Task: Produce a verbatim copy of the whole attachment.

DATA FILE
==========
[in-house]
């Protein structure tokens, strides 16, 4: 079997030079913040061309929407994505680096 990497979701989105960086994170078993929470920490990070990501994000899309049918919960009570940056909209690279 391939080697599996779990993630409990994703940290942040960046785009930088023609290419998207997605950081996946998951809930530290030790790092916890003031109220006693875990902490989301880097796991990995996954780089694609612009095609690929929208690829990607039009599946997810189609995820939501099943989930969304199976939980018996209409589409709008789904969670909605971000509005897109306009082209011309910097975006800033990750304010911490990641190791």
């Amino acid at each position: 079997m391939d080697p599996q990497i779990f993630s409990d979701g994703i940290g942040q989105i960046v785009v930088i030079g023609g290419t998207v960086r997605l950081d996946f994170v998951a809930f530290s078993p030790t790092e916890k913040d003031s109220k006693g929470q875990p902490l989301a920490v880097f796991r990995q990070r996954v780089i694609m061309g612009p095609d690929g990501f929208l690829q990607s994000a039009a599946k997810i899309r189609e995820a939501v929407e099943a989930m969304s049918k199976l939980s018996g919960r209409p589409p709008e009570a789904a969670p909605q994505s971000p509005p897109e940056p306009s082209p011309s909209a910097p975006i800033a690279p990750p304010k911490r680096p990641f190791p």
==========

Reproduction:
[in-house]
């Protein structure tokens, strides 16, 4: 079997030079913040061309929407994505680096 990497979701989105960086994170078993929470920490990070990501994000899309049918919960009570940056909209690279 391939080697599996779990993630409990994703940290942040960046785009930088023609290419998207997605950081996946998951809930530290030790790092916890003031109220006693875990902490989301880097796991990995996954780089694609612009095609690929929208690829990607039009599946997810189609995820939501099943989930969304199976939980018996209409589409709008789904969670909605971000509005897109306009082209011309910097975006800033990750304010911490990641190791």
């Amino acid at each position: 079997m391939d080697p599996q990497i779990f993630s409990d979701g994703i940290g942040q989105i960046v785009v930088i030079g023609g290419t998207v960086r997605l950081d996946f994170v998951a809930f530290s078993p030790t790092e916890k913040d003031s109220k006693g929470q875990p902490l989301a920490v880097f796991r990995q990070r996954v780089i694609m061309g612009p095609d690929g990501f929208l690829q990607s994000a039009a599946k997810i899309r189609e995820a939501v929407e099943a989930m969304s049918k199976l939980s018996g919960r209409p589409p709008e009570a789904a969670p909605q994505s971000p509005p897109e940056p306009s082209p011309s909209a910097p975006i800033a690279p990750p304010k911490r680096p990641f190791p």